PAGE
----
# Is there any standard for this or just round it off?

Discussion in 'Math' started by Lightfire, Jul 18, 2011.

1. ### Lightfire Thread Starter Well-Known Member

Oct 5, 2010
690
21
Hello.

When you divide 10 to 3 (10/3), you will receive an answer of 3.3 (where 3 is infinite) $3.\bar{3}$

Since, it is repeating decimal, it will continuous to expands the 3.

However, if I ever wants something to be exacted. What should I do with this infinite 3? How many 3 should I put? Or should I round off the 3? Or what?

Thanks

2. ### Wendy Moderator

Mar 24, 2008
21,413
2,946
That is always a core problem with math. In the real world, you don't need that many decimal places though. Once you measure dimensions smaller than atoms it all becomes moot. I'm not sure off the top of my head where this occurs, but I think it is in the realm of 12 to 20 decimal points.

Past that you enter the world of chaos theory, where extremely small changes cause big changes somewhere else.

3. ### someonesdad Senior Member

Jul 7, 2009
1,585
142
The answer is it depends on your needs. If I'm doing some rough carpentry work, I usually round the dimensions to the nearest tenth of an inch (my tape measure is graduated in decimal inches). Even better, since my tape measure also is graduated in mm, I virtually always just measure to the nearest mm (the mm is my favorite practical length unit because most carpentry and home projects just need to be measured to around the nearest mm).

If I'm doing machine work like making a close slip fit of a shaft to an existing hole, I'll measure e.g. to the nearest 0.0001" and turn the shaft to within a few 0.0001" of the desired size.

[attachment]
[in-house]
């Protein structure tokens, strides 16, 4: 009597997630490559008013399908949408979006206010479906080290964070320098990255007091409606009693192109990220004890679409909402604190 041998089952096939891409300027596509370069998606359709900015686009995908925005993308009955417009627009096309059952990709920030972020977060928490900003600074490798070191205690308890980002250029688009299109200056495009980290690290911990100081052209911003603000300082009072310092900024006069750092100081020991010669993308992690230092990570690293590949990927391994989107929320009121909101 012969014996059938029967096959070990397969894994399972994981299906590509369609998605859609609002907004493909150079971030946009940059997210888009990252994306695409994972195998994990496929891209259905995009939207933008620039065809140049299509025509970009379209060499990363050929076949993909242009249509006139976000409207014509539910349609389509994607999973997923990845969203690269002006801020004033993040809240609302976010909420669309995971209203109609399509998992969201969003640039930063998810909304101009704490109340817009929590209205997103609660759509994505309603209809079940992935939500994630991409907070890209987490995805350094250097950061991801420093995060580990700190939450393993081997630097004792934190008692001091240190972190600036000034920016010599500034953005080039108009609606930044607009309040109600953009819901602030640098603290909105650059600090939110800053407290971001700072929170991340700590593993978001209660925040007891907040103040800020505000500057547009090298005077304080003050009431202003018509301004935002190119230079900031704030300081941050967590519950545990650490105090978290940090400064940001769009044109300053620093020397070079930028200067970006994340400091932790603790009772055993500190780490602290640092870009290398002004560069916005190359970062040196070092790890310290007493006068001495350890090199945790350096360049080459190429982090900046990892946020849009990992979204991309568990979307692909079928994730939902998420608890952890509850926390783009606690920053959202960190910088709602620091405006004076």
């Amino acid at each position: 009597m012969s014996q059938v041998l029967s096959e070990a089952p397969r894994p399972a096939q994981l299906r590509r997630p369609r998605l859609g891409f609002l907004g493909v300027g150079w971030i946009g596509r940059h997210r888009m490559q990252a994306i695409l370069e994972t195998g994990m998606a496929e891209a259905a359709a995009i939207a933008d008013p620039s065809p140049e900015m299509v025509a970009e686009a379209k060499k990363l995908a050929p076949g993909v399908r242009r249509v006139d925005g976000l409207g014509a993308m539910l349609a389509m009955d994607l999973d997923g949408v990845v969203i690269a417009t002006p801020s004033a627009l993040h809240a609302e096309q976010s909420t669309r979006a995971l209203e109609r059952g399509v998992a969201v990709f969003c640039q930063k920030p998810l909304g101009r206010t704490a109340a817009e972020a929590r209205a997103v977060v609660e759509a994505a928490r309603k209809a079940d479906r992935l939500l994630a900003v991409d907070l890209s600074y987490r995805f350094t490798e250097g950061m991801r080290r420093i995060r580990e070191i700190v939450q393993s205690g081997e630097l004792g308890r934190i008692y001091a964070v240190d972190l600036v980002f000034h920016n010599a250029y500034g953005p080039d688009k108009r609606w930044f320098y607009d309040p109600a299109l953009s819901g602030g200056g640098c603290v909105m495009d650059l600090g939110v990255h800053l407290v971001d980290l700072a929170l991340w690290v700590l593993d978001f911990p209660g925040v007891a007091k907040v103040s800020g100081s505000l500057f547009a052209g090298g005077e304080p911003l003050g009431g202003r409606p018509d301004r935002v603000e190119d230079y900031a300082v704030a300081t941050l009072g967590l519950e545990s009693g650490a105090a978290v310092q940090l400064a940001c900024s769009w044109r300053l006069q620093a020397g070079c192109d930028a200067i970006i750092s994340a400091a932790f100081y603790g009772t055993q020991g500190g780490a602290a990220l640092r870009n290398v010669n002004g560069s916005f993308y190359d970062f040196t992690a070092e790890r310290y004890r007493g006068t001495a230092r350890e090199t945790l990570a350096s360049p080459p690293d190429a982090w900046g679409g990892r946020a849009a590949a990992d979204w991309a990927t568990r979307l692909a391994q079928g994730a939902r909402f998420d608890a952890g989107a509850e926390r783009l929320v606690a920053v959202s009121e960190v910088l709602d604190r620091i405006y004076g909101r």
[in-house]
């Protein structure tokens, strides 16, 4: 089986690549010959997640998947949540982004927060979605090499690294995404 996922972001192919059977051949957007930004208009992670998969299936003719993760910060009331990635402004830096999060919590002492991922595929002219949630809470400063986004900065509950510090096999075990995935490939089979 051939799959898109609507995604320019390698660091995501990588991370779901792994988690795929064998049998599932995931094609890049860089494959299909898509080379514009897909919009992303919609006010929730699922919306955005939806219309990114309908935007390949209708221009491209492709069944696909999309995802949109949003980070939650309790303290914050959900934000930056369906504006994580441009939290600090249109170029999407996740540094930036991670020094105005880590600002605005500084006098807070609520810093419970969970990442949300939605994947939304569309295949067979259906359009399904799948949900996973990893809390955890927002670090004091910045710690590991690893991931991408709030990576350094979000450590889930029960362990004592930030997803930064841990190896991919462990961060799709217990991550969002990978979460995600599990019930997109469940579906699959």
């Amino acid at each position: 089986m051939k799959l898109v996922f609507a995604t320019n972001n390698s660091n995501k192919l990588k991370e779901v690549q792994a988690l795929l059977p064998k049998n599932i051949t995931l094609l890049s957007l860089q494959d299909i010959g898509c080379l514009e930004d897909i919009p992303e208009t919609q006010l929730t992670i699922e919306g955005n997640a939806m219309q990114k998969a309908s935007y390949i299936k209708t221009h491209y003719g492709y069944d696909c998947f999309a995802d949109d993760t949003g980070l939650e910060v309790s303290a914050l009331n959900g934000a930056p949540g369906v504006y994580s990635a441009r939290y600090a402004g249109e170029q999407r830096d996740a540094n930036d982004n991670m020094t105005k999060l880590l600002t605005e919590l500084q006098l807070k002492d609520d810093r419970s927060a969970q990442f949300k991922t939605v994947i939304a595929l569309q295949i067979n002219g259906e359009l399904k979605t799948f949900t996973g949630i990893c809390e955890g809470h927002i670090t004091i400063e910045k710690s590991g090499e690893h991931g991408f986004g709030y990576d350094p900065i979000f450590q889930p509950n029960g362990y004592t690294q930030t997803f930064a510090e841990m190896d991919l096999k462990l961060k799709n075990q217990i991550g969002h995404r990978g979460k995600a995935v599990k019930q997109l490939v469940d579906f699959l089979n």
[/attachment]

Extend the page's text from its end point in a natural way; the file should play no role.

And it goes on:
As you gain experience, you virtually always can decide how many significant figures you need in an answer. I've been a scientist for many decades and it's quite rare that you need more than 5 or 6 significant figures for any practical work. Some exceptions might be when working in a metrology lab or performing exacting measurements of a subtle physical phenomenon (for an interesting example, go look at the work Michelson did about a century ago on measuring the speed of light, as his calculations are available on the web).

4. ### Lightfire Thread Starter Well-Known Member

Oct 5, 2010
690
21
Exactly.

I remember somebody said, here in forum, that if you are about to atoms. You are going to use 3.333333333 I don't know if how many 3s.

But is there any standard???

5. ### Wendy Moderator

Mar 24, 2008
21,413
2,946
Like Someones Dad stated, it depends entirely on your application. When I am making home brew parts I use 2 decimal places. Most machine shops use 3, a very few go to 4 or 5 decimal places. Carpenters use 1 or 2 decimal places.

6. ### Georacer Moderator

Nov 25, 2009
5,173
1,284
If you are concerned about solving math equations though, your best bet is to leave it at its fraction form 10/3. Don't underestimate the power of fractions, they're often more useful than decimals.

7. ### Wendy Moderator

Mar 24, 2008
21,413
2,946
I can't argue that point, but I love my scales (specialized rulers that are marked down to 0.01").

For most electronic applications I prefer decimal places. Any machine measurements generally use decimal places. Humans tend to think in fractions though, which explains carpenters.

8. ### #12 Expert

Nov 30, 2010
18,082
9,647
I was taught that three "periods" indicates a repeating decimal. That means that 10/3 = 3.333...

enough numbers to define what is repeating then three dots.